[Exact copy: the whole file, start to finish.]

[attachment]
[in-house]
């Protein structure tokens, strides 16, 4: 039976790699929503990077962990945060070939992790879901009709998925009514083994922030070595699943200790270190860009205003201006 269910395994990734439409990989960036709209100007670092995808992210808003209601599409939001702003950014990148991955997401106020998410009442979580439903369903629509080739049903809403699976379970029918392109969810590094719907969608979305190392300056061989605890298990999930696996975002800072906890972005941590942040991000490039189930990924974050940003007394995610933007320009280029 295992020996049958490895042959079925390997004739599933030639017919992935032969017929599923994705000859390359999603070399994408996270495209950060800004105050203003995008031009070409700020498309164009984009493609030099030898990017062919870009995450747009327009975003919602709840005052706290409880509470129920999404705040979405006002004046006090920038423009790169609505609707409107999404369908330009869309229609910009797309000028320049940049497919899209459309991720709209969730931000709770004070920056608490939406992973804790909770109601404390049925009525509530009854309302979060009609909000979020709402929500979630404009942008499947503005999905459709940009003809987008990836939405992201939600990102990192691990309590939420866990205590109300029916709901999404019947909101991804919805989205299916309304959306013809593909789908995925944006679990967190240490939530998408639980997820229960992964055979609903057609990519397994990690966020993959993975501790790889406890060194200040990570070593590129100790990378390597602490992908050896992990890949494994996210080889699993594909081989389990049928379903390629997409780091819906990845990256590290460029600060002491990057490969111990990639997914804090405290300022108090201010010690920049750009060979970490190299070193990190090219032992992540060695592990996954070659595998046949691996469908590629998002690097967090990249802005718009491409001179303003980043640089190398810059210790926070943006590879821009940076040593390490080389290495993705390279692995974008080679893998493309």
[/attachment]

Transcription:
[in-house]
């Protein structure tokens, strides 16, 4: 039976790699929503990077962990945060070939992790879901009709998925009514083994922030070595699943200790270190860009205003201006 269910395994990734439409990989960036709209100007670092995808992210808003209601599409939001702003950014990148991955997401106020998410009442979580439903369903629509080739049903809403699976379970029918392109969810590094719907969608979305190392300056061989605890298990999930696996975002800072906890972005941590942040991000490039189930990924974050940003007394995610933007320009280029 295992020996049958490895042959079925390997004739599933030639017919992935032969017929599923994705000859390359999603070399994408996270495209950060800004105050203003995008031009070409700020498309164009984009493609030099030898990017062919870009995450747009327009975003919602709840005052706290409880509470129920999404705040979405006002004046006090920038423009790169609505609707409107999404369908330009869309229609910009797309000028320049940049497919899209459309991720709209969730931000709770004070920056608490939406992973804790909770109601404390049925009525509530009854309302979060009609909000979020709402929500979630404009942008499947503005999905459709940009003809987008990836939405992201939600990102990192691990309590939420866990205590109300029916709901999404019947909101991804919805989205299916309304959306013809593909789908995925944006679990967190240490939530998408639980997820229960992964055979609903057609990519397994990690966020993959993975501790790889406890060194200040990570070593590129100790990378390597602490992908050896992990890949494994996210080889699993594909081989389990049928379903390629997409780091819906990845990256590290460029600060002491990057490969111990990639997914804090405290300022108090201010010690920049750009060979970490190299070193990190090219032992992540060695592990996954070659595998046949691996469908590629998002690097967090990249802005718009491409001179303003980043640089190398810059210790926070943006590879821009940076040593390490080389290495993705390279692995974008080679893998493309």